Thursday, August 13, 2009

People, People Everywhere

Some morning rush hours when I arrive at the foot of a long and narrow fenced-in entryway that leads to the front door of the Staten Island Ferry Station in Manhattan, I am confronted by this great, onrushing wave of commuters who have just arrived from Staten Island. They come at you so quickly and in such a thick, relentless mass of churning legs and arms that you doubt whether you can ever get by them. But the thing is, and I’m really not overdoing this, you must, if you want to be sure to board the departing boat on time.

I think I have figured out how to overcome this difficulty, but before revealing my solution, let me share with you two other strategies that have proven to be utter failures.

The first is to plow straight up the middle of the surging crowd and to stride as immovably and confidently toward them as they do toward you. Not advisable. You either bang right into someone who is just as determined as you, or, more frequently, you successfully make it through but not before bruising both shoulders and nearly cracking a couple of ribs.

The second is to appeal to a deeply ingrained, almost atavistic turn-taking impulse. In this case, you venture cautiously into the crowd, graciously attempt to set an example by patiently letting a few people rush by you, and then make a grand gesture indicating that your turn to proceed has arrived. The theory is that by modeling courtesy and politeness, others will see you and follow suit. This is, of course, a bonehead tactic of the first order to which New York settlers are especially susceptible. They have completely forgotten that they are now living in New York City and that no New Yorker is going to step aside for you. These are the same people who while facing down red traffic lights dare careening cabbies to beat them to the intersection!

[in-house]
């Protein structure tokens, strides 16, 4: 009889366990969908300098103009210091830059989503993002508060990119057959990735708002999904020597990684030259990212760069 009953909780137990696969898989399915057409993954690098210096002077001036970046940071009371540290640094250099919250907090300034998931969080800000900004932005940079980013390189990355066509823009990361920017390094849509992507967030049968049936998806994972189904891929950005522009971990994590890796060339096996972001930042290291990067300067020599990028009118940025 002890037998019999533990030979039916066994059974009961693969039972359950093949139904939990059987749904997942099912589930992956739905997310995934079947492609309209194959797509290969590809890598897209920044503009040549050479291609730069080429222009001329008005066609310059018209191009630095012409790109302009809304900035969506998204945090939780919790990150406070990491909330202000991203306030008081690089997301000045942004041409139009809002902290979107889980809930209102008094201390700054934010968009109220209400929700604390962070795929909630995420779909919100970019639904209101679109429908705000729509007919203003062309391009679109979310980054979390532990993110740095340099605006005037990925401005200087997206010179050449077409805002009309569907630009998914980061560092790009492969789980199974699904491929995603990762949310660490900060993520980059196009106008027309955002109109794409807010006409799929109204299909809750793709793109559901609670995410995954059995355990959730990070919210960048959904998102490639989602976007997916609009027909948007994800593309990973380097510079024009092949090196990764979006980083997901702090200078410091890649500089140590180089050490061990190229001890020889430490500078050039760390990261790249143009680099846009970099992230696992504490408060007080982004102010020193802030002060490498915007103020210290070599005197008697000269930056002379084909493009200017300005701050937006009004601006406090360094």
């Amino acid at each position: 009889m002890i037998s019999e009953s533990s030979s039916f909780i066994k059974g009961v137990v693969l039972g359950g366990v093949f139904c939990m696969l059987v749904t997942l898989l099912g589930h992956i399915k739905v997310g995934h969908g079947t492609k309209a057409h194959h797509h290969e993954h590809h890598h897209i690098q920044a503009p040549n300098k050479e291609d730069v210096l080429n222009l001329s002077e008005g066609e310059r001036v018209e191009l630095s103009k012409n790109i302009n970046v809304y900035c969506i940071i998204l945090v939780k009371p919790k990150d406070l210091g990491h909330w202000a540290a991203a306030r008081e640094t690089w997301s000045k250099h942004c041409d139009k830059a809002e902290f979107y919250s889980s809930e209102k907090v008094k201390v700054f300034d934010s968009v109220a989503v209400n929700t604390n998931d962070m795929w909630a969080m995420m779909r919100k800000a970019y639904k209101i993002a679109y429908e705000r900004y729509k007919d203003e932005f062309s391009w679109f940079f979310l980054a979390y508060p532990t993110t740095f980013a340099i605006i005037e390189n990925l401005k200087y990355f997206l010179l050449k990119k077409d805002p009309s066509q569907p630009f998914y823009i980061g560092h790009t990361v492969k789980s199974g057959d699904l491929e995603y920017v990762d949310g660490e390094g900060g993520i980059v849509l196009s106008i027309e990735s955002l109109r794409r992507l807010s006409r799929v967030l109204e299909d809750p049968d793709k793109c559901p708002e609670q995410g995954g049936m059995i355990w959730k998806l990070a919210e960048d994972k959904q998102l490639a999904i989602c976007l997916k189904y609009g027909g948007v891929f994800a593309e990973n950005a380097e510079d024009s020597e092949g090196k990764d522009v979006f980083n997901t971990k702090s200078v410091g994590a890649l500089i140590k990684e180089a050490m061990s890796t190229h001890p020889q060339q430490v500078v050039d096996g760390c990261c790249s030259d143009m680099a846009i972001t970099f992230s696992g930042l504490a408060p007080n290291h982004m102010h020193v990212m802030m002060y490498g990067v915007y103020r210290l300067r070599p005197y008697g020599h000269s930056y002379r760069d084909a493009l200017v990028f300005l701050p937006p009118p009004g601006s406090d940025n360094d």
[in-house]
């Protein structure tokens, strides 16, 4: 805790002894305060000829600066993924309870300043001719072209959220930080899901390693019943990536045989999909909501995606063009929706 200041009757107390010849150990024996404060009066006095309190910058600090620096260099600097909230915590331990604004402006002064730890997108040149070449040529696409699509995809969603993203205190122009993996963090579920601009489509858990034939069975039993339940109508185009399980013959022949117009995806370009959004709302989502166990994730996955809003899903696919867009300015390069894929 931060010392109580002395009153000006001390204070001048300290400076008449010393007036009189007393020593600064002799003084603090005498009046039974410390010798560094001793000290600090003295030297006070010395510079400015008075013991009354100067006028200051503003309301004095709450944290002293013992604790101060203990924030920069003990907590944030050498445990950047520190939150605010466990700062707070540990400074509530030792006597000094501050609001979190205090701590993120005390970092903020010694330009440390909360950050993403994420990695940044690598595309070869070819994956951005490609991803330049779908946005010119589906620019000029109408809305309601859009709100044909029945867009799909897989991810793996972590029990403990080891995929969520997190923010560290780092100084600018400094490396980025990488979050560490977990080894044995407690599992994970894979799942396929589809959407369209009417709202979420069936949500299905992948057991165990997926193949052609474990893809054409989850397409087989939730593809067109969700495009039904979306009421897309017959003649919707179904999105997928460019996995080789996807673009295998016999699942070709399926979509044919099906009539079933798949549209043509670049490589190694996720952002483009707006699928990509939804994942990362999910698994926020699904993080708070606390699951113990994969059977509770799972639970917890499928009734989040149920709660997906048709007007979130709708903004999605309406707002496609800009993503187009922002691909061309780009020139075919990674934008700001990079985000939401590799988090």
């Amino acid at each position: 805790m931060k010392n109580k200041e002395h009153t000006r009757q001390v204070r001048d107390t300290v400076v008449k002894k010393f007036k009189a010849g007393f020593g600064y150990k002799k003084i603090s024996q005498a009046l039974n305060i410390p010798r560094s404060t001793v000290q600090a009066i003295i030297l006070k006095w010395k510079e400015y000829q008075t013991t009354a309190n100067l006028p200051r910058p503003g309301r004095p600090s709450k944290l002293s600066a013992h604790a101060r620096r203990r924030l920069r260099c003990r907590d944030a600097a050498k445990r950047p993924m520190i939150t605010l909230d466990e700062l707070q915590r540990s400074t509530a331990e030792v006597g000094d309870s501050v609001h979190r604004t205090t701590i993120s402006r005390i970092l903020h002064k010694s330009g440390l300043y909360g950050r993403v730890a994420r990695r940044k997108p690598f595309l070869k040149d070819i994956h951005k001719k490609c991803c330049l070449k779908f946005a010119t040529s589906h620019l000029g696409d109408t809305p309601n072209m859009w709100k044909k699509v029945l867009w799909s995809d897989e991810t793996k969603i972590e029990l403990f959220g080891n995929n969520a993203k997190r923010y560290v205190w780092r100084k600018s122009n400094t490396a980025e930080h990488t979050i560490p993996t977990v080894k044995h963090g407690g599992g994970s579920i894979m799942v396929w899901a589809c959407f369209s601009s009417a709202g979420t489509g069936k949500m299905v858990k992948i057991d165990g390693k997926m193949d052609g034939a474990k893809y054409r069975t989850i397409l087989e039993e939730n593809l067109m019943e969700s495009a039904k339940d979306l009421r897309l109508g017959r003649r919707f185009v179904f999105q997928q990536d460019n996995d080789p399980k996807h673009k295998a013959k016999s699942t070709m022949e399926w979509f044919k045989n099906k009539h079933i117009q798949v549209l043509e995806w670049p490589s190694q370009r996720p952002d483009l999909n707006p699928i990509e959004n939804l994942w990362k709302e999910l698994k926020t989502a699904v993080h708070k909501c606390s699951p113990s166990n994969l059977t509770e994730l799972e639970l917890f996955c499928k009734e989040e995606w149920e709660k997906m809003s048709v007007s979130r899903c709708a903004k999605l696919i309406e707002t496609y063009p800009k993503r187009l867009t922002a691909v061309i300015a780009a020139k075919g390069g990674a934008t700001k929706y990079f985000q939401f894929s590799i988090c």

So, how does one get through the crowd to the waiting ferry boat? As in so many competitive sports, you make prudent use of the extreme sidelines. Short passing plays in football, sacrifice bunts in baseball, that jump shot from the corner in basketball, all make strategic use of the sideline. Come to think of it, perhaps the best sports example of all is the jockey who steers his horse toward the rail to shorten the distance and to squeeze through the crowded field. Anyway, as a sporting pedestrian desperate to get to your waiting boat, you stay to the extreme left or right (actually I have a distinct preference for the left), and then you slink almost invisibly but steadily ahead. Works like a charm just about every time. The exceptions are those cases when there are so many commuters coming off the boat that the extreme sides are just as jammed as the rest of the entryway. In that case, your options are exhausted. Wait patiently until the mob has passed and then run like hell for that blasted ferry!


  1. Or, arrive 5 minutes earlier and just walk in.

  2. Oh, you think you're so smart. But, of course, you're right, that would work if only I could get there 5 minutes early everyday. I'll keep trying.